Atlantic and Pacific populations, long separated, carry distinctive DNA markers. Moreover, size helps to distinguish the Atlantic turtles from their counterparts on the West Coast of America. The latter constitute the subspecies Chelonia mydas agassiz, known locally as caguama prieta (black turtle), whose adult members weigh from 65 to 125 kilograms. By contrast, their Atlantic and Indian Ocean counterparts are substantially larger (100 to 200 kilograms), with some from Ascension Island in the past weighing a reported 600 kilograms.

Today, sea turtles are disastrously overexploited by a rapidly expanding world population and are victimized by pollution, coastal development, and new fishing technologies. Worldwide concern for their future has led to the recent imposition of tight controls on sea turtle exploitation by all but traditional fishing folk. In the last few years, all marine turtles save the Australian flatback (Natator depressus) have been classified as either “threatened” or “endangered,” and traffic in them and products made from them have been largely eliminated through the Convention on International Trade in Endangered Species (CITES), subscribed to by most of the world’s nations. With the newly sharpened sensitivity toward conservation, and with trade in turtle products curbed or banned, the days of turtle soup and turtle steaks in the gourmet restaurants of the world’s great cities have effectively come to an end.

Old World Cultural Attitudes

Cultural attitudes toward foods, particularly the consumption of animal flesh, may be decisively influenced by religion. Avoidance of sea turtle meat, as with that of the freshwater or land tortoises with which they are often confused, is widespread in South and Southeast Asia (Simoons 1994; Charles Tambiah, personal communication). The eggs are at the same time, much sought after, prized for their presumed health-giving and aphrodisiac properties. Hinduism holds turtles in veneration. Lord Vishnu is said to have taken the form of a sea turtle during one of his reincarnations, raising the world from chaos and conflict. Turtles are thus depicted as bearers of the world and, as such, command respect. Among the devout the meat is not consumed.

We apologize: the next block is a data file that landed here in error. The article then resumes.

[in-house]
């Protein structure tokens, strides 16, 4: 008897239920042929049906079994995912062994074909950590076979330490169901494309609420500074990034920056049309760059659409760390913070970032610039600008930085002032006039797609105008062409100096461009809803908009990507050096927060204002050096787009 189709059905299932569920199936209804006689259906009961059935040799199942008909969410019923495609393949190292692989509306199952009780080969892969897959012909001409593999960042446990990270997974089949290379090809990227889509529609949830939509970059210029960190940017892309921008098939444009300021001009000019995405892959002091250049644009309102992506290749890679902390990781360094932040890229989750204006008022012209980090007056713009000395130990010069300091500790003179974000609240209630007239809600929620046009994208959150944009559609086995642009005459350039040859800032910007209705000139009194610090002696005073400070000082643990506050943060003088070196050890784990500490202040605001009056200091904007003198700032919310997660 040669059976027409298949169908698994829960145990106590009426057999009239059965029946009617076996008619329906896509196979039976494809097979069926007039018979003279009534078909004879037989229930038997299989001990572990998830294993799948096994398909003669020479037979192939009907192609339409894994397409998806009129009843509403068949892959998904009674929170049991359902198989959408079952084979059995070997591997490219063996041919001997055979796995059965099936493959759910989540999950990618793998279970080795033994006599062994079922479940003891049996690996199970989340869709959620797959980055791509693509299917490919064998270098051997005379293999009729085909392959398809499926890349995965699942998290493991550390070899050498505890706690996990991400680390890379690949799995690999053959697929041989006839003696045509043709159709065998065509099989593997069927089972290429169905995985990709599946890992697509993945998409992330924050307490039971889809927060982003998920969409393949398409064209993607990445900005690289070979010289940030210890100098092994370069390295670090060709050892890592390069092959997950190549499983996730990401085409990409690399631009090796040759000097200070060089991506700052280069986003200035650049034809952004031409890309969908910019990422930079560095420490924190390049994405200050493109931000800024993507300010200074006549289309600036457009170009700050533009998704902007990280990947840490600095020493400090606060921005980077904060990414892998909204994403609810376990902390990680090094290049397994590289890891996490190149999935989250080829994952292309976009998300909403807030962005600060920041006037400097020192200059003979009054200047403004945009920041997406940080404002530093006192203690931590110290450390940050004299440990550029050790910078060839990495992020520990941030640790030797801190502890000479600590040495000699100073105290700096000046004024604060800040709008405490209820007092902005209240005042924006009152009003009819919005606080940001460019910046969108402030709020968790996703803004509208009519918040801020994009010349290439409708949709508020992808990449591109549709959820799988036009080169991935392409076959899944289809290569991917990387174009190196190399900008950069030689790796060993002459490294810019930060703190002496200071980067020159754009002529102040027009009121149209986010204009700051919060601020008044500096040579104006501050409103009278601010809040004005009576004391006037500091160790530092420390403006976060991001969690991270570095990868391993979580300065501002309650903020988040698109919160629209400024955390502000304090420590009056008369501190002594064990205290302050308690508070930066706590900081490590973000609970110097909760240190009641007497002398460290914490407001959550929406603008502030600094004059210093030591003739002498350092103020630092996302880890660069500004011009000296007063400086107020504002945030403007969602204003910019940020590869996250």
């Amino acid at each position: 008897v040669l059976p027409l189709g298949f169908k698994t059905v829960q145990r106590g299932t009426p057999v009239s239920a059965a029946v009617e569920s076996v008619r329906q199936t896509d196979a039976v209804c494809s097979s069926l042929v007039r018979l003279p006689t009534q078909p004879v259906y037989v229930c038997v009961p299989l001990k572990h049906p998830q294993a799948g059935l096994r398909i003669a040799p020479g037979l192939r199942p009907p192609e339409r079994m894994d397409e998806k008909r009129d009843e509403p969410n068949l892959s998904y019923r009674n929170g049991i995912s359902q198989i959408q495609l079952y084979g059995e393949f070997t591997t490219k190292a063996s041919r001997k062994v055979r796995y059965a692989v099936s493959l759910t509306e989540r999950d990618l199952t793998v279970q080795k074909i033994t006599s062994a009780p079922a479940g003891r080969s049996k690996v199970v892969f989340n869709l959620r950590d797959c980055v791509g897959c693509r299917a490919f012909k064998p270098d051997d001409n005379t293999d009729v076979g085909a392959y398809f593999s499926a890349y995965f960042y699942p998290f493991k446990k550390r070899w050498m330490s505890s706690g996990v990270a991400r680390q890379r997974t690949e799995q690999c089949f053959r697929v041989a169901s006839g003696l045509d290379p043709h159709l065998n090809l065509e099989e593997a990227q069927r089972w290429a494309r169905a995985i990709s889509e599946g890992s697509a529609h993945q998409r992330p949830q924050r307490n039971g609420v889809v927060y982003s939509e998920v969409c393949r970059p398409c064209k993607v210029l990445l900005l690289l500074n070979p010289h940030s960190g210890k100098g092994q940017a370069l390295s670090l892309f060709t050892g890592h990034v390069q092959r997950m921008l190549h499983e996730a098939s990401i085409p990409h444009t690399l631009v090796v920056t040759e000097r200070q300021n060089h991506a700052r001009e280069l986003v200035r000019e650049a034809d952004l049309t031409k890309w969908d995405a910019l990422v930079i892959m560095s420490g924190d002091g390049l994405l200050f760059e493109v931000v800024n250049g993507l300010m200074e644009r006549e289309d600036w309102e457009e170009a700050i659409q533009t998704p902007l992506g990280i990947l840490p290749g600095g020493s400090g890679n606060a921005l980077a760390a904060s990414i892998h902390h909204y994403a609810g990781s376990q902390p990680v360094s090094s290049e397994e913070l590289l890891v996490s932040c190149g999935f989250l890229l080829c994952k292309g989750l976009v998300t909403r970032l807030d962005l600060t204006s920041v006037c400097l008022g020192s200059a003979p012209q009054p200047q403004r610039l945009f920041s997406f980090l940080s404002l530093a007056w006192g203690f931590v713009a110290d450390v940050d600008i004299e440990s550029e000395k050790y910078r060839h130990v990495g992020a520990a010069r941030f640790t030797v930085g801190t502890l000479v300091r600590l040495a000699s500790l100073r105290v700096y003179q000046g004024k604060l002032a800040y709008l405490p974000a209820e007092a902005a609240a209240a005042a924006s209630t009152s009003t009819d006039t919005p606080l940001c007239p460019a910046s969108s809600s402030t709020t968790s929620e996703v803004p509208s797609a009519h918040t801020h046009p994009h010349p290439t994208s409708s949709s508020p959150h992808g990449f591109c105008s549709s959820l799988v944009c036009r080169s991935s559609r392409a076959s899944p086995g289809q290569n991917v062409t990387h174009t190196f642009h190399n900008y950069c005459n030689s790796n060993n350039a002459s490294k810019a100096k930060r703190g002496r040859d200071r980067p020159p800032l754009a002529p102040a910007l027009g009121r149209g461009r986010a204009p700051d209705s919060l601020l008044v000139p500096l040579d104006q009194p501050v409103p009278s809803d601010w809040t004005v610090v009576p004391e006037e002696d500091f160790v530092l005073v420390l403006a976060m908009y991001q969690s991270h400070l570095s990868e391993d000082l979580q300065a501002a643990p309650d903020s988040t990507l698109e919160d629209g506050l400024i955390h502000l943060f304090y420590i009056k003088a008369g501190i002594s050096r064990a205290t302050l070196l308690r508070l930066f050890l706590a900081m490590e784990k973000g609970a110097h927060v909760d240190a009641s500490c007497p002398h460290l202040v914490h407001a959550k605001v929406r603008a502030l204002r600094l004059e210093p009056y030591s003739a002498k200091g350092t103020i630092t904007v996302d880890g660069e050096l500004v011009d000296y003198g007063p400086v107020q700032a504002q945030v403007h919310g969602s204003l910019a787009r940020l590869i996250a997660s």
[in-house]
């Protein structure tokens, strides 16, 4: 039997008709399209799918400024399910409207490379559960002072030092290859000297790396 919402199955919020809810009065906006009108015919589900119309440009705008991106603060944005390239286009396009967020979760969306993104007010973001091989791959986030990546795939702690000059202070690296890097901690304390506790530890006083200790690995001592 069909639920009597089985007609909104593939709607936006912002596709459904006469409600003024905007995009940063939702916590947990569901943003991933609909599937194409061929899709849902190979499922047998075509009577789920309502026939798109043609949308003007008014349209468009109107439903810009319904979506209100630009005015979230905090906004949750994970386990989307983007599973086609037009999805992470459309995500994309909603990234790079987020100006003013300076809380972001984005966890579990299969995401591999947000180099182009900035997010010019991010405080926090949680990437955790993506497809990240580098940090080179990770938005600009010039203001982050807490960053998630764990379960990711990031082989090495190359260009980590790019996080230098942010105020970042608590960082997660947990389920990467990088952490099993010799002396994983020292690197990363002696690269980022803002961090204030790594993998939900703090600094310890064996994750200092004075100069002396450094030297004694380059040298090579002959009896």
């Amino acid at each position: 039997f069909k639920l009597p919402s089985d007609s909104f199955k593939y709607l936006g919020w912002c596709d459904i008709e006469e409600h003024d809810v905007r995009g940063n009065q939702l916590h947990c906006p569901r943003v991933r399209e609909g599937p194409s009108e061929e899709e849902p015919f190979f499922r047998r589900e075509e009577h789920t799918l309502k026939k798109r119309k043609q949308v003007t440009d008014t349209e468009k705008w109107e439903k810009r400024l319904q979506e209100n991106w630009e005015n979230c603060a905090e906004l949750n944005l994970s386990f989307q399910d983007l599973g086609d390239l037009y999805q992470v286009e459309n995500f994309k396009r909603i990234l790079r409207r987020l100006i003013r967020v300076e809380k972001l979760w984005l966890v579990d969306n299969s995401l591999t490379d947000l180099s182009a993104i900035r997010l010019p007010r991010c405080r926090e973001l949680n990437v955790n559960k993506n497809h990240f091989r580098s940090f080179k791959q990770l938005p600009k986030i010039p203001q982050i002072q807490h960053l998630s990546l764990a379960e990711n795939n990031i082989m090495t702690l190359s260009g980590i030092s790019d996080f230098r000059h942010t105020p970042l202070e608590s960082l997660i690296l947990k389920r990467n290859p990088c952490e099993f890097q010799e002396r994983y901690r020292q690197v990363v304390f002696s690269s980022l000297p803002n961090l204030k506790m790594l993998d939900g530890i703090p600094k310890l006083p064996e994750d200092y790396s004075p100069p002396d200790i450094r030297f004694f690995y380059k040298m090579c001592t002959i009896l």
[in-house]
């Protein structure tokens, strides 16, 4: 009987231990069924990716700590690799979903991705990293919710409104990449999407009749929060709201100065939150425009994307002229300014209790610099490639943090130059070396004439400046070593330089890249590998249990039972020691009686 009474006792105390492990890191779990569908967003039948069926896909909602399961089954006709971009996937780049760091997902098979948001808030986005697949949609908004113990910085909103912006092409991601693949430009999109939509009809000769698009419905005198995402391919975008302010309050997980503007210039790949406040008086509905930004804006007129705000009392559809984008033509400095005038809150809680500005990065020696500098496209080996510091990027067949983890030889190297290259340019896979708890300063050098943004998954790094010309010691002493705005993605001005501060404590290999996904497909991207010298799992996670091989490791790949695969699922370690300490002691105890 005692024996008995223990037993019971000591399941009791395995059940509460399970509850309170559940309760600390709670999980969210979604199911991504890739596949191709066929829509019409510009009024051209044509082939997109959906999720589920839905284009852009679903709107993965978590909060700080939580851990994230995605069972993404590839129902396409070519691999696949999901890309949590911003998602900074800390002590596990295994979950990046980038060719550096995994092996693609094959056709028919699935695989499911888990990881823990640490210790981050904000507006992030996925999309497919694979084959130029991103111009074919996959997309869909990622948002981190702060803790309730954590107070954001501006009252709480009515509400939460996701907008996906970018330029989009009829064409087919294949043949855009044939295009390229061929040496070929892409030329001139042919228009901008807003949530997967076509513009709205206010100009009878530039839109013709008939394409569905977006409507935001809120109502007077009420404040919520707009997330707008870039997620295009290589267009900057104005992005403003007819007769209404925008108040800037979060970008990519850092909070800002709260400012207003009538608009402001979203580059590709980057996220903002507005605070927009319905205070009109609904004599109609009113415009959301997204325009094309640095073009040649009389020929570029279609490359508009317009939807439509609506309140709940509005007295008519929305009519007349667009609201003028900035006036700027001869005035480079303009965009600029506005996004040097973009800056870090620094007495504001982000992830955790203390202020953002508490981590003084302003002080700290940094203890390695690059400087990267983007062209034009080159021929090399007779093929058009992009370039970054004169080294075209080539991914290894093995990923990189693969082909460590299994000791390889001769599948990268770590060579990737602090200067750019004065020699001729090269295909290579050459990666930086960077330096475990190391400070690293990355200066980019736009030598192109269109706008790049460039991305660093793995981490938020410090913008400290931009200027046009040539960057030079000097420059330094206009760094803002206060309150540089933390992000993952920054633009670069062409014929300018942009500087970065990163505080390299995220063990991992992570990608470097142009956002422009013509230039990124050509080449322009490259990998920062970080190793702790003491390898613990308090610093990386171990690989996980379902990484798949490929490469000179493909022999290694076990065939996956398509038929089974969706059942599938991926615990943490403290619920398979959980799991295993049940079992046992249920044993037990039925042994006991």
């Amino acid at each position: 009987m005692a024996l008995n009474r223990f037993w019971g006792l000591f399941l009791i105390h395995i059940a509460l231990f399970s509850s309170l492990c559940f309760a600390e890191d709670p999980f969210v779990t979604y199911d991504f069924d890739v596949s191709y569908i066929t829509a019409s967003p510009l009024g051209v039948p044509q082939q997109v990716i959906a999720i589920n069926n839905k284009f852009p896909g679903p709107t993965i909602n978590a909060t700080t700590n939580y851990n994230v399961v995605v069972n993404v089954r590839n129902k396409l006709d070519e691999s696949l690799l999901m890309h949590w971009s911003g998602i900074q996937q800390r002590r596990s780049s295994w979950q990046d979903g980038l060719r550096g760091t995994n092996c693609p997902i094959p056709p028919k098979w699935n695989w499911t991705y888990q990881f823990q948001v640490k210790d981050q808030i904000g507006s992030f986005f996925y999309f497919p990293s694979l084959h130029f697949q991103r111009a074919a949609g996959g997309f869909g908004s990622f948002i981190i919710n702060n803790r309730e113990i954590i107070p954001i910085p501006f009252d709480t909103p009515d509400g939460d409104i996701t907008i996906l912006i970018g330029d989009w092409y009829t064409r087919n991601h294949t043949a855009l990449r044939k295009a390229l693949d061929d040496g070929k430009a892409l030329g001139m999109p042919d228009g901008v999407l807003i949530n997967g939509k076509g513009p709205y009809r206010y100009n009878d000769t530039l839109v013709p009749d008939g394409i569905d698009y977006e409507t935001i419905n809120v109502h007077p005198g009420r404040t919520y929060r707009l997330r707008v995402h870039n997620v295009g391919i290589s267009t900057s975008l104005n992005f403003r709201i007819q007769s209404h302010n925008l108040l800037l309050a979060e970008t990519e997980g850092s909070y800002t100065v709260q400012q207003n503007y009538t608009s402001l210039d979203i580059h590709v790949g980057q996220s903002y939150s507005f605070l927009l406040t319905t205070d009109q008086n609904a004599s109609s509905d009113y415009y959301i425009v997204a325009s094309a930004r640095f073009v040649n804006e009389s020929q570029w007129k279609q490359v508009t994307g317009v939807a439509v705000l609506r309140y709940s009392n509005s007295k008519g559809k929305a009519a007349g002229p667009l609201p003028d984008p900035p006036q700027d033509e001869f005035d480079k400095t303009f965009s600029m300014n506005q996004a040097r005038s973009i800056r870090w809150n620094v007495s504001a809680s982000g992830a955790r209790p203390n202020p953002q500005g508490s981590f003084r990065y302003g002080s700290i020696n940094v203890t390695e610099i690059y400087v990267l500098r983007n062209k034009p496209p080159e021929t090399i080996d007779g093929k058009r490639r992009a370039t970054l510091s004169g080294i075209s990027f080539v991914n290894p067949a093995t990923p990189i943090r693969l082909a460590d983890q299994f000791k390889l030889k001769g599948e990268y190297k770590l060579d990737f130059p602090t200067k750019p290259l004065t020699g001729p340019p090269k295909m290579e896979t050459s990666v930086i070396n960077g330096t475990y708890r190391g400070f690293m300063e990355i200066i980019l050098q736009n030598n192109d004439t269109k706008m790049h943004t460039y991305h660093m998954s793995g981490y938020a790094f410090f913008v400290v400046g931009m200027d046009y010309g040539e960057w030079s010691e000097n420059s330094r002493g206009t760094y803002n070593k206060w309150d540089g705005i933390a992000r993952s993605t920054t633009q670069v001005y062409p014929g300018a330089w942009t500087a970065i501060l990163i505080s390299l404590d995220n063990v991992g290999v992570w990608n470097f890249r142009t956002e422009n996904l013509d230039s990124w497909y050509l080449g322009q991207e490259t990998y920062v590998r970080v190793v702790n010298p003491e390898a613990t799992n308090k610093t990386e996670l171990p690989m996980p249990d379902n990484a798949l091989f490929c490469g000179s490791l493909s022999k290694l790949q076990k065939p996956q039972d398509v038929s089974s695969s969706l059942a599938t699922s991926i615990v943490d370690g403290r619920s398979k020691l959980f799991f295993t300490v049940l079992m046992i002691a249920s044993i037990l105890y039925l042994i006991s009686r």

In theory, the Islamic faith prohibits eating the meat of reptiles. However, although this is a restriction affecting vast numbers of shore people around the Indian Ocean, it is apparently not operative in North Africa. But, although the Muslim Malay may not eat turtle, the many Chinese living in Singapore and elsewhere in the area have no aversion to it. Turtles offered in urban markets may be taken in nets or harpooned, but turning them over on the beaches is prohibited.

Buddhists, too, avoid turtle flesh, and to gain favor with the deity, they set free turtles that become entangled in their fishing nets.The Burmese are said to consider turtles divine and keep them in tanks on pagoda grounds where they are fed special foods, but this practice may more often involve river turtles. Early Chinese sources refer to freshwater or land tortoises as symbolic of the good and the long life. Only with the conquest of the south in the Han period (206 B.C. to A.D. 220) did sea turtles become generally available. In T’ang times (A.D. 618-907) the green sea turtle and its calipee are recorded as having been a tribute to the royal court paid by the city of Canton (Simoons 1991). In contemporary China, turtles apparently continue to occupy a special niche in folk belief and the apothecary trade. The recent world-record-shattering performances of several female Chinese track-and-field athletes have been attributed to their drinking of turtle blood (Sports Illustrated, October 24, 1994).